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Advances in Swallowing Disorder Therapy

[Editors note: This article is about an innovative device and complimentary therapy currently under clinical trial evaluation. NFOSD’s intent in publishing this material is to alert the dysphagia community about “potential” advances in dysphagia treatment options; it is not a product or therapy endorsement. Following exposure to this device and therapy at the Dysphagia Research Society (DRS) conference in mid-March 2013, NFOSD initiated contact with Dr. Robbins. We’d like to thank her and her team for providing this information to us and our community.]

Pictured Above: Dr. Robbins with MOST® device and patient

Q: What is the MOST device?

The Madison Oral Strengthening Therapeutic (MOST®) device is based on pioneering research taking place at the University of Wisconsin and the Wm. S. Middleton Memorial Veterans Hospital, in Madison, WI, by a team of clinicians and researchers in the field of swallowing / dysphagia under the direction of Dr. JoAnne Robbins. Their work has demonstrated that the active rehabilitation of swallowing musculature improves swallowing safety and eating enjoyment. The MOST® device performs a dual role of 1) identifying risk for dysphagia through screening by assessing tongue muscle strength and 2) providing therapy by facilitating Isometric Progressive Resistance Oropharyngeal (I-PRO) strengthening of the tongue and related muscles.

The MOST® device comprises a multi-sensor, custom molded mouthpiece and user-friendly software allowing therapy to be tailored to each patient’s specific needs. As the patient becomes stronger, new goals are created to progress the patient to even greater swallowing advancements. The user-friendly software provides immediate information to the patient about therapy performance, resulting in strengthened swallowing and allowing him/her to make adjustments for greater success. The MOST® device records all therapeutic interventions completed by the patient and provides a printable report detailing patient performance.

Q: What is the thinking (or science) behind the MOST device and how did it evolve into its current state?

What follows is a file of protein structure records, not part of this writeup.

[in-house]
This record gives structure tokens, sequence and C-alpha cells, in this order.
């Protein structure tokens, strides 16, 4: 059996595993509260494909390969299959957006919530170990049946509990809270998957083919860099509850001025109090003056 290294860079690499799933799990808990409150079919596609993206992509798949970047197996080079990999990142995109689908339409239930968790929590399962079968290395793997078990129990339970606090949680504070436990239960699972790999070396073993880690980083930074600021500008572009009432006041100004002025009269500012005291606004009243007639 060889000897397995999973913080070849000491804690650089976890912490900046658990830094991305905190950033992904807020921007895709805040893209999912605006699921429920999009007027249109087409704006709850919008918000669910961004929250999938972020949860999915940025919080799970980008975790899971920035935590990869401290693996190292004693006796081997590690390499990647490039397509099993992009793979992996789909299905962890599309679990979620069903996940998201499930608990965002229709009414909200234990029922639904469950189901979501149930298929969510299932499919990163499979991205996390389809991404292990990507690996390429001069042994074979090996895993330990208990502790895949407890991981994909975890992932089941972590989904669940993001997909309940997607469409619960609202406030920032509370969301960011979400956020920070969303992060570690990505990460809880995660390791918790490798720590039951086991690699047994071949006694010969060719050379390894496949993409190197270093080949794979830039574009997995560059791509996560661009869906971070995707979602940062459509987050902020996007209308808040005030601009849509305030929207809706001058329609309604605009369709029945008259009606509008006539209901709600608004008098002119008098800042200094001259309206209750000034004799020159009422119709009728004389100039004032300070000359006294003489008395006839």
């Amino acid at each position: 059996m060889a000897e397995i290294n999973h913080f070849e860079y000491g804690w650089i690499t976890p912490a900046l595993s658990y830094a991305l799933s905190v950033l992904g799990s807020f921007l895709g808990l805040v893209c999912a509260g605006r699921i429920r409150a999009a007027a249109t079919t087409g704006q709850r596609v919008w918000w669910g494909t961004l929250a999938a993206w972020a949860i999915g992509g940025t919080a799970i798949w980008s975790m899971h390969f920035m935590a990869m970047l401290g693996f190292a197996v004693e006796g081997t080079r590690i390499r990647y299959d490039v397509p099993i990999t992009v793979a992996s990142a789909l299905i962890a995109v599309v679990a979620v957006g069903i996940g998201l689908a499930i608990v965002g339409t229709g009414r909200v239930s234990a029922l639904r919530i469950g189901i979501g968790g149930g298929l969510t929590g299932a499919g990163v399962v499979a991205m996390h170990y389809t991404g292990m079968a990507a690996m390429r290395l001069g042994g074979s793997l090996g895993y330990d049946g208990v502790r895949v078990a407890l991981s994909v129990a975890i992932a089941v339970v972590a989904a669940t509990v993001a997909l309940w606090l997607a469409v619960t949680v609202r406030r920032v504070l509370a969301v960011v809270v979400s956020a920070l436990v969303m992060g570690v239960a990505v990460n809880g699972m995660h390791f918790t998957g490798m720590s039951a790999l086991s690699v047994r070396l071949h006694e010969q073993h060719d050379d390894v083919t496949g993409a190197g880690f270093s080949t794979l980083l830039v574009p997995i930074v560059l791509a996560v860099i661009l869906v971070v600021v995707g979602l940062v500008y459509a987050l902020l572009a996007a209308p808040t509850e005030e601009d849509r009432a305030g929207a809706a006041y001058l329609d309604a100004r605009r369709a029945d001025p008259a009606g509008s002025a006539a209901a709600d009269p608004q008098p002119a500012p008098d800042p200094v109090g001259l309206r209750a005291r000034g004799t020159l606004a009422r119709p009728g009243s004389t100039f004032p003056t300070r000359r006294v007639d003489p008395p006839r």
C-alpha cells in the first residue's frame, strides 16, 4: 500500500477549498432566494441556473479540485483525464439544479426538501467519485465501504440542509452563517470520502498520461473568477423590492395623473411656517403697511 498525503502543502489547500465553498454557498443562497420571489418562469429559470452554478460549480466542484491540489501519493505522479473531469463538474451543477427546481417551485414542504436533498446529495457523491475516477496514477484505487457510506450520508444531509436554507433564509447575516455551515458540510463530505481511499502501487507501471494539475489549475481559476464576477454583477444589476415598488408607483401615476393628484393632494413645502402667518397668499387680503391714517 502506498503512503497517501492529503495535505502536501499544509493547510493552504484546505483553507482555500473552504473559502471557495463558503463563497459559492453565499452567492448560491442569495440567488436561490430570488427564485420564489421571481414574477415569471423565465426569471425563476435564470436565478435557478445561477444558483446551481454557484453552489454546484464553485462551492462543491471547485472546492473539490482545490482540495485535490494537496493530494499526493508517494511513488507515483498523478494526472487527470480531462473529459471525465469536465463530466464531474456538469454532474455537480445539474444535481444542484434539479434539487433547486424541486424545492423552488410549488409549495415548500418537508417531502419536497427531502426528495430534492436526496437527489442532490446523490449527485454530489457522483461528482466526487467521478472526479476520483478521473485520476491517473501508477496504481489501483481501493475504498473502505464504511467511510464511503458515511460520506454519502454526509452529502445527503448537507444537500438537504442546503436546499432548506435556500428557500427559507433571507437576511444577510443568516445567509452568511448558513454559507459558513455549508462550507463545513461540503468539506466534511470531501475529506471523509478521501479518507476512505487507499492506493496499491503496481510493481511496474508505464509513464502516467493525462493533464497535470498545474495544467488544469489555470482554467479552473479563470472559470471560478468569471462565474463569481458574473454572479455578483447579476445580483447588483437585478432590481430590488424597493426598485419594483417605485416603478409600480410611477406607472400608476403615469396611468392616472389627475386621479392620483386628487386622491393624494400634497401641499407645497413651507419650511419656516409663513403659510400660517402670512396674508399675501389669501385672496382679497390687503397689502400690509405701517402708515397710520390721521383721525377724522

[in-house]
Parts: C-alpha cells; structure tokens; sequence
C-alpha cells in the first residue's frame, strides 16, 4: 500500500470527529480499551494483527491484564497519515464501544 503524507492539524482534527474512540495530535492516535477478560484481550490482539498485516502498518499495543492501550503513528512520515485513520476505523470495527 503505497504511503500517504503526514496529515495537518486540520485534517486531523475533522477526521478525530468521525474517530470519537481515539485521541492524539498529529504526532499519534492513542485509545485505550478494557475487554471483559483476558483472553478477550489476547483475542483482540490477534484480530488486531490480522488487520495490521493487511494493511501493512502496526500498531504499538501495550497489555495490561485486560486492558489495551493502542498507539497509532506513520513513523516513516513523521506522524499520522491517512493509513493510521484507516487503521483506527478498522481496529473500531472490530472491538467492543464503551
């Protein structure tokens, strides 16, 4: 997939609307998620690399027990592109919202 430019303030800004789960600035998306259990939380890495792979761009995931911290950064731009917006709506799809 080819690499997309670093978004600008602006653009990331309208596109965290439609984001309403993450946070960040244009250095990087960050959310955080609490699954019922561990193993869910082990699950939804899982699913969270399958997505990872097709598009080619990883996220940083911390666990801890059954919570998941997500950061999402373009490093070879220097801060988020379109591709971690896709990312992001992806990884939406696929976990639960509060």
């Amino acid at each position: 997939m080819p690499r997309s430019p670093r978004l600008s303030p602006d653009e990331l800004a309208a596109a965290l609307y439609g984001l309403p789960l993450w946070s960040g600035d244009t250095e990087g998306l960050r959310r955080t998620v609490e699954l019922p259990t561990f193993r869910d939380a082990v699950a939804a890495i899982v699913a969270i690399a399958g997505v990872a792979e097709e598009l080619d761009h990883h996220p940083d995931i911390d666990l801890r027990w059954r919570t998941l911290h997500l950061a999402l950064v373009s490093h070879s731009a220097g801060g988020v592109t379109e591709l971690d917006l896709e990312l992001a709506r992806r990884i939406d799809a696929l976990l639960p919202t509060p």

Muscles weaken as an aspect of aging (sarcopenia), even healthy aging; this includes muscles of the head and neck. Less healthy people, for instance those who suffer a neurologic disorder such as stroke, dementia or Parkinson’s, have had a head injury or head and neck cancer, have increased muscle weakness beyond that of normal aging.  I-PRO therapy for improved swallowing function has been shown by several respected clinician / researcher Speech Language Pathologists from leading academic institutions (Refs 1-5) to be therapeutically effective. Research in patients performing the therapy demonstrated reduced aspiration (material entering the airway) with liquids and less oropharyngeal post-swallow residue.

There are a number of available therapies out there for people who suffer from dysphagia. Some of them are postural, such as turning the head to the side of the weakness to propel food or liquid down the stronger functioning side, or require dietary modification such as adding a thickening agent to all fluids that a patient drinks. The MOST® I-PRO approach is relatively unique in that it facilitates active rehabilitation of the muscles of swallowing NOT while eating. In other words, the approach is not merely compensating for deficits and needing to be implemented DURING eating on every swallow, such as postural or food adjustments, but it is performed at other times (non-eating times) during the day so that meal enjoyment is optimized by eating naturally with increased strength and coordination.

Q: This device is used in conjunction with an I-PRO therapy program. Please describe how an individualized program is developed.

After the patient’s mouthpiece has been custom-molded to the roof of the mouth, which takes about 10 minutes, the next step is to determine the patient’s baseline tongue strength. This is done by having the patient press his/her tongue with maximal effort against the mouthpiece sensors. Knowledge of the baseline performance allows the clinician to identify attainable yet challenging therapy goals (usually 60% – 80% of the one repetition maximum) as well as provides a quantifiable reference for reporting outcome data. Every two weeks, maximum tongue pressures are re-measured so that new customized therapeutic targets can be identified as the patient becomes stronger.

Q: Please describe what a typical I-PRO therapy program might look like (e.g., number of times per day over how many weeks)?